Double currency = new Double(9876543.21); NumberFormat currencyFormatter; String currencyOut; currencyFormatter = NumberFormat.getCurrencyInstance(); currencyOut = currencyFormatter.format(currency); System.out.println(currencyOut);
The last line of code prints: $9,876,543.21.
Formatting Percentages
You can also use the methods of the NumberFormat class to format percentages. To get the formatter, invoke the getPercentInstance method. With this formatter, a decimal fraction, such as 0.75, is displayed as 75%.
The following code sample shows how to format a percentage:
Double percent = new Double(0.75); NumberFormat percentFormatter; String percentOut; percentFormatter = NumberFormat.getPercentInstance(); percentOut = percentFormatter.format(percent); System.out.println(percentOut);
The last line of code prints 75%.
Formatting Numbers with Custom Formats
You can use the DecimalFormat class to format decimal numbers into strings. This class allows you to control the display of leading and trailing zeros, prefixes and suffixes, grouping (thousands) separators, and the decimal separator. If you want to change formatting symbols, such as the decimal separator, you can use the DecimalFormatSymbols [1] class, also in the java.text package, in conjunction with DecimalFormat. These classes offer a great deal of flexibility in the formatting of numbers, but they can make your code more complex.
[1] http://java.sun.com/j2se/1.3/docs/api/java/text/DecimalFormatSymbols.html
The text that follows uses examples that demonstrate the DecimalFormat and the DecimalFormatSymbols classes. The code examples in this material are from a sample program called DecimalFormatDemo. [2]

Constructing Patterns
You specify the formatting properties of DecimalFormat with a string pattern. The pattern determines what the formatted number looks like. The example that follows creates a formatter by passing a pattern string to the DecimalFormat constructor. The format method accepts a double value as an argument and returns the formatted number in a string:
DecimalFormat myFormatter = new DecimalFormat(pattern); String output = myFormatter.format(value); System.out.println(value + " " + pattern + " " + output);
The output for the preceding lines of code is described in Table 34. The value is the number, a double, that is to be formatted. The pattern is the String that specifies the formatting properties. The output, which is a string, represents the formatted number.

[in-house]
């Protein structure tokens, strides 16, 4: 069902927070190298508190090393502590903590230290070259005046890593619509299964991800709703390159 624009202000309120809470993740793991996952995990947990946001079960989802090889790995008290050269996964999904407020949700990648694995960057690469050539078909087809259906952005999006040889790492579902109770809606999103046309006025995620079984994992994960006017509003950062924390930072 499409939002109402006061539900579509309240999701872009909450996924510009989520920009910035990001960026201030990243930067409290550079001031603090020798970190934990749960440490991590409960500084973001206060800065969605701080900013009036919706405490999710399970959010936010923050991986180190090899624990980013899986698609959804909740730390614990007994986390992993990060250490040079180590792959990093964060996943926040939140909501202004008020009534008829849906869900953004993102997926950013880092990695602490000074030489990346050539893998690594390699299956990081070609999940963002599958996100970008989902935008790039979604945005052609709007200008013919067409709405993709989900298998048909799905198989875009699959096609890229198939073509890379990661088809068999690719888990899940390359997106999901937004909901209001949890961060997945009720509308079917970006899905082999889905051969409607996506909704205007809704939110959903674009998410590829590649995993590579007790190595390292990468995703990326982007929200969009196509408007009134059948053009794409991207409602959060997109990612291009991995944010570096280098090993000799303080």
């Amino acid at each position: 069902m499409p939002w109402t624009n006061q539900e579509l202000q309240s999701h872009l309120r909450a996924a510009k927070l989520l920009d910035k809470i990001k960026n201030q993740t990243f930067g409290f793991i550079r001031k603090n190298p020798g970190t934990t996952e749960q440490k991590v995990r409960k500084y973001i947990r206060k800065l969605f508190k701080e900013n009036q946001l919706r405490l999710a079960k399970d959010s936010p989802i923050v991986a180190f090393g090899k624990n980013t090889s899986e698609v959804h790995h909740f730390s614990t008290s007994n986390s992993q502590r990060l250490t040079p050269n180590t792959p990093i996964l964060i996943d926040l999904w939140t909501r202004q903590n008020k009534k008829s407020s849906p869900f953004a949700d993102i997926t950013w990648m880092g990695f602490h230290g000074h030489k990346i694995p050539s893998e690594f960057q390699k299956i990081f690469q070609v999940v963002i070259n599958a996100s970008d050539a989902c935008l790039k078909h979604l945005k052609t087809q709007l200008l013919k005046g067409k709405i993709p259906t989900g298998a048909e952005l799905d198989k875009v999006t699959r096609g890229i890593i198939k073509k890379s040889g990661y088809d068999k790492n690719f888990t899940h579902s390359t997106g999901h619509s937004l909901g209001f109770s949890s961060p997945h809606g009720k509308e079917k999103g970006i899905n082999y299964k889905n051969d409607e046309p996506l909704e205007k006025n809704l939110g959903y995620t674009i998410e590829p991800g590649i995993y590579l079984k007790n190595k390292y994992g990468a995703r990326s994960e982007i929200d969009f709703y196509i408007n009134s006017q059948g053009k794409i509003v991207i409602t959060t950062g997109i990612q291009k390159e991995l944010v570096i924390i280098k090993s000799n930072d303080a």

Value 
Pattern 
Output 
Explanation 

123456.789 
###,###.### 
123,456.789 
The pound sign (#) denotes a digit, the comma is a placeholder for the grouping separator, and the period is a placeholder for the decimal separator. 
123456.789 
###.## 
123456.79 
The value has three digits to the right of the decimal point, but the pattern has only two. The format method handles this by rounding up. 
123.78 
000000.000 
000123.780 
The pattern specifies leading and trailing zeros, because the 0 character is used instead of the pound sign (#). 
12345.67 
$###,###.### 
$12,345.67 
The first character in the pattern is the dollar sign ($). Note that it immediately precedes the leftmost digit in the formatted output. 
12345.67 
u00A5###,###.### 
¥12,345.67 
The pattern specifies the currency sign for Japanese yen (¥) with the Unicode value 00A5. 
Altering the Formatting Symbols
You can use the DecimalFormatSymbols class to change the symbols that appear in the formatted numbers produced by the format method. These symbols include the decimal separator, the grouping separator, the minus sign, and the percent sign, among others.
The next example demonstrates the DecimalFormatSymbols class by applying a strange format to a number. The unusual format is the result of the calls to the setDecimalSeparator, setGroupingSeparator, and setGroupingSize methods.
DecimalFormatSymbols unusualSymbols = new DecimalFormatSymbols(currentLocale); unusualSymbols.setDecimalSeparator(''); unusualSymbols.setGroupingSeparator('^'); String strange = "#,##0.###"; DecimalFormat weirdFormatter = new DecimalFormat(strange, unusualSymbols); weirdFormatter.setGroupingSize(4); String bizarre = weirdFormatter.format(12345.678); System.out.println(bizarre);
When run, this example prints the number in a bizarre format:
1^2345678
Beyond Basic Arithmetic
The Java programming language supports basic arithmetic computation with its arithmetic operators: +, , *, /, and %. In the java.lang package, the Java platform provides a class called Math [1] that provides methods and variables for doing more advanced mathematical computation, such as computing the sine of an angle, or raising a number to a certain power.
[1] http://java.sun.com/j2se/1.3/docs/api/java/lang/Math.html
The methods in the Math class are class methods, so you call them directly from the class, like this:
Math.round(34.87);
The first set of methods in the Math class that we are going to look at perform various basic mathematical functions, such as computing a number's absolute value and rounding numbers. Table 35 lists and describes these methods.
Method 
Description 

double abs(double) float abs(float) int abs(int) long abs(long) 
Returns the absolute value of the argument. 
double ceil(double)